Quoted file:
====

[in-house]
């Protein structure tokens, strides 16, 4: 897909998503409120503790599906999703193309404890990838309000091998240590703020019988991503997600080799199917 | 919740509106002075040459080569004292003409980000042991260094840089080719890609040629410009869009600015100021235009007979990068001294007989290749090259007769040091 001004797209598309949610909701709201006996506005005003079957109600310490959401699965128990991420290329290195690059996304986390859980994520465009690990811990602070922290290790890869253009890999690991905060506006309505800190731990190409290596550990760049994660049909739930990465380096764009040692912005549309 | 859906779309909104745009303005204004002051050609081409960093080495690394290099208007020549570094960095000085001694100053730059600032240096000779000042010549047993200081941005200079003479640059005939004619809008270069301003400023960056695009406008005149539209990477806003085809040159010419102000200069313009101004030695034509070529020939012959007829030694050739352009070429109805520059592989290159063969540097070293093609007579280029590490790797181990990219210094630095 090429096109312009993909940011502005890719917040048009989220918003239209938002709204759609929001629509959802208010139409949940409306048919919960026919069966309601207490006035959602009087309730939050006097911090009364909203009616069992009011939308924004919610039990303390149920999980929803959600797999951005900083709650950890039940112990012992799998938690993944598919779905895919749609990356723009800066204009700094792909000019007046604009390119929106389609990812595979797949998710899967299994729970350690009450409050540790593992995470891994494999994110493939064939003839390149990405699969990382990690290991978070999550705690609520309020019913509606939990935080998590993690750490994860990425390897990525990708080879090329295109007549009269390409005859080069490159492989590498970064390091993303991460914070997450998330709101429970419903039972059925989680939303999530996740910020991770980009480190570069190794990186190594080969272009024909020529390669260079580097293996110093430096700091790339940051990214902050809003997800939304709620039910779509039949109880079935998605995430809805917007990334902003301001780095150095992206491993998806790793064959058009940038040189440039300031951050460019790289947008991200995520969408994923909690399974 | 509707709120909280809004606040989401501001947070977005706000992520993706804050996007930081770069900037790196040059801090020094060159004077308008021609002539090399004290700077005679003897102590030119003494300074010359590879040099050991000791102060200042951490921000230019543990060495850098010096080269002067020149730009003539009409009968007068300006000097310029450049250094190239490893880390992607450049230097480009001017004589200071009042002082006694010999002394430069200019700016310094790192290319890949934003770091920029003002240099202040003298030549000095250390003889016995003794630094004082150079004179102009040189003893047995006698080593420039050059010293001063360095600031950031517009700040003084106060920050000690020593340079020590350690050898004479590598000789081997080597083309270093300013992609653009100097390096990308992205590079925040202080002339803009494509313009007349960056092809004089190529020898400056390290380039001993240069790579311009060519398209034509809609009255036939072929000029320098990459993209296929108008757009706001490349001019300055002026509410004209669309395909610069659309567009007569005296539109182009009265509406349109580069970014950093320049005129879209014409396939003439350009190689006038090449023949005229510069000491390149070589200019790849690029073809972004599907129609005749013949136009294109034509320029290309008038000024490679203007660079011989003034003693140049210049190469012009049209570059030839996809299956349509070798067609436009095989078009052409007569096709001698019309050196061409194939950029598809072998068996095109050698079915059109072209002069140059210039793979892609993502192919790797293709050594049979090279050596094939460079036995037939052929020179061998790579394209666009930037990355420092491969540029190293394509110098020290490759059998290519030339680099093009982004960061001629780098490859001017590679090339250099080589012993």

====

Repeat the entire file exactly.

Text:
[in-house]
């Protein structure tokens, strides 16, 4: 897909998503409120503790599906999703193309404890990838309000091998240590703020019988991503997600080799199917 | 919740509106002075040459080569004292003409980000042991260094840089080719890609040629410009869009600015100021235009007979990068001294007989290749090259007769040091 001004797209598309949610909701709201006996506005005003079957109600310490959401699965128990991420290329290195690059996304986390859980994520465009690990811990602070922290290790890869253009890999690991905060506006309505800190731990190409290596550990760049994660049909739930990465380096764009040692912005549309 | 859906779309909104745009303005204004002051050609081409960093080495690394290099208007020549570094960095000085001694100053730059600032240096000779000042010549047993200081941005200079003479640059005939004619809008270069301003400023960056695009406008005149539209990477806003085809040159010419102000200069313009101004030695034509070529020939012959007829030694050739352009070429109805520059592989290159063969540097070293093609007579280029590490790797181990990219210094630095 090429096109312009993909940011502005890719917040048009989220918003239209938002709204759609929001629509959802208010139409949940409306048919919960026919069966309601207490006035959602009087309730939050006097911090009364909203009616069992009011939308924004919610039990303390149920999980929803959600797999951005900083709650950890039940112990012992799998938690993944598919779905895919749609990356723009800066204009700094792909000019007046604009390119929106389609990812595979797949998710899967299994729970350690009450409050540790593992995470891994494999994110493939064939003839390149990405699969990382990690290991978070999550705690609520309020019913509606939990935080998590993690750490994860990425390897990525990708080879090329295109007549009269390409005859080069490159492989590498970064390091993303991460914070997450998330709101429970419903039972059925989680939303999530996740910020991770980009480190570069190794990186190594080969272009024909020529390669260079580097293996110093430096700091790339940051990214902050809003997800939304709620039910779509039949109880079935998605995430809805917007990334902003301001780095150095992206491993998806790793064959058009940038040189440039300031951050460019790289947008991200995520969408994923909690399974 | 509707709120909280809004606040989401501001947070977005706000992520993706804050996007930081770069900037790196040059801090020094060159004077308008021609002539090399004290700077005679003897102590030119003494300074010359590879040099050991000791102060200042951490921000230019543990060495850098010096080269002067020149730009003539009409009968007068300006000097310029450049250094190239490893880390992607450049230097480009001017004589200071009042002082006694010999002394430069200019700016310094790192290319890949934003770091920029003002240099202040003298030549000095250390003889016995003794630094004082150079004179102009040189003893047995006698080593420039050059010293001063360095600031950031517009700040003084106060920050000690020593340079020590350690050898004479590598000789081997080597083309270093300013992609653009100097390096990308992205590079925040202080002339803009494509313009007349960056092809004089190529020898400056390290380039001993240069790579311009060519398209034509809609009255036939072929000029320098990459993209296929108008757009706001490349001019300055002026509410004209669309395909610069659309567009007569005296539109182009009265509406349109580069970014950093320049005129879209014409396939003439350009190689006038090449023949005229510069000491390149070589200019790849690029073809972004599907129609005749013949136009294109034509320029290309008038000024490679203007660079011989003034003693140049210049190469012009049209570059030839996809299956349509070798067609436009095989078009052409007569096709001698019309050196061409194939950029598809072998068996095109050698079915059109072209002069140059210039793979892609993502192919790797293709050594049979090279050596094939460079036995037939052929020179061998790579394209666009930037990355420092491969540029190293394509110098020290490759059998290519030339680099093009982004960061001629780098490859001017590679090339250099080589012993």